The cross-fertilization of jurisprudence and the principle of proportionality : process and result from a canadian perspective
Deschamps, Marie; St-Hilaire, Maxime; Gemson, Pierre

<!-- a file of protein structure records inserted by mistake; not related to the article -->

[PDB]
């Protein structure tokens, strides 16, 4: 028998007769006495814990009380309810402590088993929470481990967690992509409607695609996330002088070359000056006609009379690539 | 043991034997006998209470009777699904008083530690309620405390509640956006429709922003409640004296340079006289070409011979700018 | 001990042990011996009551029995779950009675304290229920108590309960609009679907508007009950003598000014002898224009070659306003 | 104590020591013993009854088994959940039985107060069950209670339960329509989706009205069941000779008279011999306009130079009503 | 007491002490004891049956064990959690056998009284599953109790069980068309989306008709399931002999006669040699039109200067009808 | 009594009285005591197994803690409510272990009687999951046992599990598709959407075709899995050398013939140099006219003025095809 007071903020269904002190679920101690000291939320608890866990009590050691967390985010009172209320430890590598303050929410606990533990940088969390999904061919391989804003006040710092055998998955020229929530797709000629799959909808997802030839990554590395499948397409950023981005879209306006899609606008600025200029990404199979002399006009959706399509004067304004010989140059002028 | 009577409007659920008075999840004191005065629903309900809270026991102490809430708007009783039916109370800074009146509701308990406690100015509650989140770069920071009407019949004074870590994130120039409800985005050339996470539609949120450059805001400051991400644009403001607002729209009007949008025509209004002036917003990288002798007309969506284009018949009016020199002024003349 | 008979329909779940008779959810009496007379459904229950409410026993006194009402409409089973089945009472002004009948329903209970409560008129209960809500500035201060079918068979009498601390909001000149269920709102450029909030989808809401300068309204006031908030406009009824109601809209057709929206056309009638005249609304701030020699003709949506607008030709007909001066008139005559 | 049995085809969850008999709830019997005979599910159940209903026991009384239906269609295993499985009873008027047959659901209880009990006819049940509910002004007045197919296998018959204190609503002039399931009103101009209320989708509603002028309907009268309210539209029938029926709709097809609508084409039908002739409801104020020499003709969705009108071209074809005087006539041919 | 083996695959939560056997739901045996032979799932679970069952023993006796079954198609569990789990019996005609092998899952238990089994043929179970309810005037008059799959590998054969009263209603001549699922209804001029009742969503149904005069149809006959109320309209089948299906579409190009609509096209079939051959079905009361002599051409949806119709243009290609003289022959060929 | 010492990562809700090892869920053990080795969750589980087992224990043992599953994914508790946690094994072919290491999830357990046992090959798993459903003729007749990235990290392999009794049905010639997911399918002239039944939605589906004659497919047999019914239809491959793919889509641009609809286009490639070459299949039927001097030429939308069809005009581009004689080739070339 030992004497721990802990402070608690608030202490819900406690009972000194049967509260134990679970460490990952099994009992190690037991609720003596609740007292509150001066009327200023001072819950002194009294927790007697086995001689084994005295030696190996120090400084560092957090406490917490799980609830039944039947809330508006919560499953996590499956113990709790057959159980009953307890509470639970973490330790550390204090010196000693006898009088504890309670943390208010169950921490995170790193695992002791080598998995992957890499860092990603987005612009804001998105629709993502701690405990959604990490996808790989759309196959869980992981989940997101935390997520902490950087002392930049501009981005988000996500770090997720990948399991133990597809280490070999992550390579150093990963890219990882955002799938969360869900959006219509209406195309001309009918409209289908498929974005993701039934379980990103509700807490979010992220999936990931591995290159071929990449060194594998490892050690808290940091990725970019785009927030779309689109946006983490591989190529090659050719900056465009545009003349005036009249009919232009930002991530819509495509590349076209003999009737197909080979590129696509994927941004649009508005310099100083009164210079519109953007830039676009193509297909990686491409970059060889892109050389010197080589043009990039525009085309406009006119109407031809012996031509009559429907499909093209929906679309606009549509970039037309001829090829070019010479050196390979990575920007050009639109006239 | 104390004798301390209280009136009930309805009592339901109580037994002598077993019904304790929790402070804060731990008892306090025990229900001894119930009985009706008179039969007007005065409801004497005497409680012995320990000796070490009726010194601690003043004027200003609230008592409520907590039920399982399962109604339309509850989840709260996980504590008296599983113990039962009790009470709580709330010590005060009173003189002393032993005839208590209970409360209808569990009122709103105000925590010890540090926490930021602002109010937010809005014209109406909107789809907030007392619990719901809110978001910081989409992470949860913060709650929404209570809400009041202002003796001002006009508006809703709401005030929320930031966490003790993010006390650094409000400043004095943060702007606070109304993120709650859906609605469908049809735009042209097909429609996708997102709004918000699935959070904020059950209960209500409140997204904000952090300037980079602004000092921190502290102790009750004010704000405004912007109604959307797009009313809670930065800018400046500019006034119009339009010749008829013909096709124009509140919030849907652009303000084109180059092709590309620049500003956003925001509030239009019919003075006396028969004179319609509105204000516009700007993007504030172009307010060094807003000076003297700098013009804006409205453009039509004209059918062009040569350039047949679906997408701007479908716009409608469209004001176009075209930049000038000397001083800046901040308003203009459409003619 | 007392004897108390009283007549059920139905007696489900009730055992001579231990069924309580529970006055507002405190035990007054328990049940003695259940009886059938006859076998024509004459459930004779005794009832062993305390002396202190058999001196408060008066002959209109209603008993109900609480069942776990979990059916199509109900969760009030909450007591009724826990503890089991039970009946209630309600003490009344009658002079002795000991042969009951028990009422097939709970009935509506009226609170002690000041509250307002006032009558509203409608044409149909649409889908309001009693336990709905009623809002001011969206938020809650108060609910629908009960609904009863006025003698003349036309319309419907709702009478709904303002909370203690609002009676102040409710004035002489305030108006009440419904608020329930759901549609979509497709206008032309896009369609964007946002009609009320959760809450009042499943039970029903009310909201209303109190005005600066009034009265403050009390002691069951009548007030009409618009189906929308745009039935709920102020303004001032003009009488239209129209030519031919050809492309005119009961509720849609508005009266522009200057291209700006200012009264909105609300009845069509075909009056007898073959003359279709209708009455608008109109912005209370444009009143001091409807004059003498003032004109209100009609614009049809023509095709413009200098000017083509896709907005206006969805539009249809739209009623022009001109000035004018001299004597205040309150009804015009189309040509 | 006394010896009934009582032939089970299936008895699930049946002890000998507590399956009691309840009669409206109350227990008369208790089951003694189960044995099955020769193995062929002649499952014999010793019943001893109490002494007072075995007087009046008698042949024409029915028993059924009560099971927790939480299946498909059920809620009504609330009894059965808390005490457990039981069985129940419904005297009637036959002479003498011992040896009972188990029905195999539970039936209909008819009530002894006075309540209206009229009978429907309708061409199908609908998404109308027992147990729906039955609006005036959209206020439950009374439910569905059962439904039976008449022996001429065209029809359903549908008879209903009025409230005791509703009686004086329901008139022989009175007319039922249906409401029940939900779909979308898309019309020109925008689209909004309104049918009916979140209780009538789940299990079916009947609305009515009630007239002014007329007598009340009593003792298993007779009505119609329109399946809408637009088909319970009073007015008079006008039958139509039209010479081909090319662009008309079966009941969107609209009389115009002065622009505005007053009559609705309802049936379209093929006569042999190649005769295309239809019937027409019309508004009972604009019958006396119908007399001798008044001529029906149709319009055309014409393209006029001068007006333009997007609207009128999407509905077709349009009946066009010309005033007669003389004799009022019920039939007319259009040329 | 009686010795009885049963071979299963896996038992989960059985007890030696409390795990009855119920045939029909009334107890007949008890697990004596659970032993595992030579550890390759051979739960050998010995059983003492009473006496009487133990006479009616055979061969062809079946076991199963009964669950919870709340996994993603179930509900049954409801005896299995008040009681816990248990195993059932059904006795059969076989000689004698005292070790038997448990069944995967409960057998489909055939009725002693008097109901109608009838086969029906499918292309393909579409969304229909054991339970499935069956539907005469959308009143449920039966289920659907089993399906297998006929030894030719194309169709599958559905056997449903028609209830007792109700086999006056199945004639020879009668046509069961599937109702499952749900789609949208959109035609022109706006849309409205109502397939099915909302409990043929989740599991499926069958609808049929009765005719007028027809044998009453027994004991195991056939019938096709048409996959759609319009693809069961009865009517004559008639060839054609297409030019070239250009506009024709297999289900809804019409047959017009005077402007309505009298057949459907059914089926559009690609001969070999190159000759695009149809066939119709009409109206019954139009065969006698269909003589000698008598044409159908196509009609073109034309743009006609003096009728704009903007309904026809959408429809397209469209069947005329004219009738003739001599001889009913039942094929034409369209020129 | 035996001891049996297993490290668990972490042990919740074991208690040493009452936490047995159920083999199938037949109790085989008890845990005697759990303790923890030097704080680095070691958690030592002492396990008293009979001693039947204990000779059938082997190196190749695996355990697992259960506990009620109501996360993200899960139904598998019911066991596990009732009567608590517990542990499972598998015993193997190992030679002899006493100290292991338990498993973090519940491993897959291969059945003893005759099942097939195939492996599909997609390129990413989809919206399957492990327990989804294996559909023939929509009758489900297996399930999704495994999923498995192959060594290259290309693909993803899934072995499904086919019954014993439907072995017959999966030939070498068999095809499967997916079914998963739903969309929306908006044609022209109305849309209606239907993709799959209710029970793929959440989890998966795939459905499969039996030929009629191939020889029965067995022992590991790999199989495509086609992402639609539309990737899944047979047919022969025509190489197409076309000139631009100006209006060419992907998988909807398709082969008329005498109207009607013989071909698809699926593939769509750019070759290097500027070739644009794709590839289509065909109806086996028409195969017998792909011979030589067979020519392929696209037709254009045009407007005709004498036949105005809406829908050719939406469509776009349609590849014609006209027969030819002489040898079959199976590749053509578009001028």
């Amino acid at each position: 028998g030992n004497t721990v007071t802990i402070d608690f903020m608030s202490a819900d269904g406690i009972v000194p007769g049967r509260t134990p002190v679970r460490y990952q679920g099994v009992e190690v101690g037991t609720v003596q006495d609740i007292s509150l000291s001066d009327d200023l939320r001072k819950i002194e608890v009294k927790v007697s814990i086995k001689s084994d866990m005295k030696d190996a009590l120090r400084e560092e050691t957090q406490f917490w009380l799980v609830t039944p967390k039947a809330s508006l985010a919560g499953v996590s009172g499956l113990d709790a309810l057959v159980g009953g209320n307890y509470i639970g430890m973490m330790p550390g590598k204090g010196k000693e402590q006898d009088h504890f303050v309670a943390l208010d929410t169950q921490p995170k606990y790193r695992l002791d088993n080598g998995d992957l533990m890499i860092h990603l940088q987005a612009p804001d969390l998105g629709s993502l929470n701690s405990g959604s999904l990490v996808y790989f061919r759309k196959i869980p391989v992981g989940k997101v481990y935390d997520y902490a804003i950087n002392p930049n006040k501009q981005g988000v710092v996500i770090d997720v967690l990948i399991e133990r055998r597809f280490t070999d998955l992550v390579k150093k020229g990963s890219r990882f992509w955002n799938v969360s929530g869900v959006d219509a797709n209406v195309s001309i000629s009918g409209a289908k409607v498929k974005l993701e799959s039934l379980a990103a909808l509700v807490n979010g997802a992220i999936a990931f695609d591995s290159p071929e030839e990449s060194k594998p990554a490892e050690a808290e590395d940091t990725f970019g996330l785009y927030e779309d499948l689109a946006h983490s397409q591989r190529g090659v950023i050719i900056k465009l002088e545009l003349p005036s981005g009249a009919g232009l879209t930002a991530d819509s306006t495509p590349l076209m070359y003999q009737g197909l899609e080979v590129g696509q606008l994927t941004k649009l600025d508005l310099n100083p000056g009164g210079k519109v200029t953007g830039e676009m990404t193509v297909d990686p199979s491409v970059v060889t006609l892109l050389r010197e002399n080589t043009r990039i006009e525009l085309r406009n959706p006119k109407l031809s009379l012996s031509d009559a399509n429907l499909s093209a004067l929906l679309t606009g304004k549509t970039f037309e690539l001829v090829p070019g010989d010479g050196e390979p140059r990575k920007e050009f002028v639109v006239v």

Modern comparative constitutionalism traces back at least to the practice of some states in the post-World War II era of adopting democratic regimes as well as constitutionally entrenched bills of rights. It has since been fueled by the proliferation of international human rights instruments, which has increased with the end of the Cold War. Significant attention was first paid to comparative constitutional structure, but many states have now reached another stage. As notably witnessed by the works of the Council of Europe and especially those of the Venice Commission in the domain of constitutional justice, the question now is no longer about constitutionalism, including whether rights should be constitutionally protected, as much as it is about constitutional justice: how to effectively implement constitutions. Both on a regional and a global level, mutual inspiration is increasingly drawn from the case-law of peer Courts of other countries and even other continents, which gives rise to a cross-fertilisation phenomenon. One constitutional principle that emerges from, and which is still being forged by, such cross-fertilisation is the principle according to which the limitation of human rights and freedoms must be proportional to states’ objectives, that is, the principle of proportionality. More specifically, our topic is about both the historical process of jurisprudential cross-fertilisation and its functional result as far as the principle of proportionality is concerned. We speak from a Canadian perspective. The aim here is to be able to distinguish between what is common and what is distinctive about the Canadian approach.